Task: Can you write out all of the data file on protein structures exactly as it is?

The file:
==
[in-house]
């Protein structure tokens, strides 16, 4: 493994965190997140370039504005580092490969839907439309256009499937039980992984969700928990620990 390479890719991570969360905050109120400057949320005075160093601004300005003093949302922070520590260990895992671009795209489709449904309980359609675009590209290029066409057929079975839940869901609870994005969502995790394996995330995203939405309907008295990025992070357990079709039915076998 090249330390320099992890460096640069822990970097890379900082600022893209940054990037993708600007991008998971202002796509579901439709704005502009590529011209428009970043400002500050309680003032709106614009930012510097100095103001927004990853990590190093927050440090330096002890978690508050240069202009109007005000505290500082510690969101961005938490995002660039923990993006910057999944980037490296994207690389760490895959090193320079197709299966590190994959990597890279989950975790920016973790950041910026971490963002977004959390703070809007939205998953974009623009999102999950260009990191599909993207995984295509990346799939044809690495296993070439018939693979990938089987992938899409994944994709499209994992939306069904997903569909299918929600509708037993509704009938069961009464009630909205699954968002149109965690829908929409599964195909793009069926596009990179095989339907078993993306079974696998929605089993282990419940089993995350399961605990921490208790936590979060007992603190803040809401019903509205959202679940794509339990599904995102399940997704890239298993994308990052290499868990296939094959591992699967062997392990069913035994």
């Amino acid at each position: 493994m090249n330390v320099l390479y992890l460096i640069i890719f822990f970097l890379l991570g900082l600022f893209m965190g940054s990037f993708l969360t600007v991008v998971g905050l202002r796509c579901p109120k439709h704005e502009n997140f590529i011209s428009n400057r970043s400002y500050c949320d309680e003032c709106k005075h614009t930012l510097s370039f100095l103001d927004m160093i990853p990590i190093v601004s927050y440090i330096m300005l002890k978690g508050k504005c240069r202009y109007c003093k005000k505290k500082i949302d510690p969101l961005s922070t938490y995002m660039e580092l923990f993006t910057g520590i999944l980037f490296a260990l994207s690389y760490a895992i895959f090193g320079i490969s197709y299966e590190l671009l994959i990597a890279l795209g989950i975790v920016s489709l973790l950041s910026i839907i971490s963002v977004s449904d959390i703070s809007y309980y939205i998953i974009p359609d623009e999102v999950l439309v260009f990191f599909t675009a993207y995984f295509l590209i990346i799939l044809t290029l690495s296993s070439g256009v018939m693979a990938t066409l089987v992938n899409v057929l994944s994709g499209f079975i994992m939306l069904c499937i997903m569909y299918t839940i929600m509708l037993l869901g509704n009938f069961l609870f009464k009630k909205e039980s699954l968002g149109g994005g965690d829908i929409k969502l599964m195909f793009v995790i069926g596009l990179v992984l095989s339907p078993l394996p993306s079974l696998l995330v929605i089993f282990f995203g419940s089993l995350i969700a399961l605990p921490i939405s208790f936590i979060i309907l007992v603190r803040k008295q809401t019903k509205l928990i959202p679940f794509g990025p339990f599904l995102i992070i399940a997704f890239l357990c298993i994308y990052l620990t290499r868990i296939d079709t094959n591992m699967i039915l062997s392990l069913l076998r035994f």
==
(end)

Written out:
[in-house]
């Protein structure tokens, strides 16, 4: 493994965190997140370039504005580092490969839907439309256009499937039980992984969700928990620990 390479890719991570969360905050109120400057949320005075160093601004300005003093949302922070520590260990895992671009795209489709449904309980359609675009590209290029066409057929079975839940869901609870994005969502995790394996995330995203939405309907008295990025992070357990079709039915076998 090249330390320099992890460096640069822990970097890379900082600022893209940054990037993708600007991008998971202002796509579901439709704005502009590529011209428009970043400002500050309680003032709106614009930012510097100095103001927004990853990590190093927050440090330096002890978690508050240069202009109007005000505290500082510690969101961005938490995002660039923990993006910057999944980037490296994207690389760490895959090193320079197709299966590190994959990597890279989950975790920016973790950041910026971490963002977004959390703070809007939205998953974009623009999102999950260009990191599909993207995984295509990346799939044809690495296993070439018939693979990938089987992938899409994944994709499209994992939306069904997903569909299918929600509708037993509704009938069961009464009630909205699954968002149109965690829908929409599964195909793009069926596009990179095989339907078993993306079974696998929605089993282990419940089993995350399961605990921490208790936590979060007992603190803040809401019903509205959202679940794509339990599904995102399940997704890239298993994308990052290499868990296939094959591992699967062997392990069913035994």
């Amino acid at each position: 493994m090249n330390v320099l390479y992890l460096i640069i890719f822990f970097l890379l991570g900082l600022f893209m965190g940054s990037f993708l969360t600007v991008v998971g905050l202002r796509c579901p109120k439709h704005e502009n997140f590529i011209s428009n400057r970043s400002y500050c949320d309680e003032c709106k005075h614009t930012l510097s370039f100095l103001d927004m160093i990853p990590i190093v601004s927050y440090i330096m300005l002890k978690g508050k504005c240069r202009y109007c003093k005000k505290k500082i949302d510690p969101l961005s922070t938490y995002m660039e580092l923990f993006t910057g520590i999944l980037f490296a260990l994207s690389y760490a895992i895959f090193g320079i490969s197709y299966e590190l671009l994959i990597a890279l795209g989950i975790v920016s489709l973790l950041s910026i839907i971490s963002v977004s449904d959390i703070s809007y309980y939205i998953i974009p359609d623009e999102v999950l439309v260009f990191f599909t675009a993207y995984f295509l590209i990346i799939l044809t290029l690495s296993s070439g256009v018939m693979a990938t066409l089987v992938n899409v057929l994944s994709g499209f079975i994992m939306l069904c499937i997903m569909y299918t839940i929600m509708l037993l869901g509704n009938f069961l609870f009464k009630k909205e039980s699954l968002g149109g994005g965690d829908i929409k969502l599964m195909f793009v995790i069926g596009l990179v992984l095989s339907p078993l394996p993306s079974l696998l995330v929605i089993f282990f995203g419940s089993l995350i969700a399961l605990p921490i939405s208790f936590i979060i309907l007992v603190r803040k008295q809401t019903k509205l928990i959202p679940f794509g990025p339990f599904l995102i992070i399940a997704f890239l357990c298993i994308y990052l620990t290499r868990i296939d079709t094959n591992m699967i039915l062997s392990l069913l076998r035994f």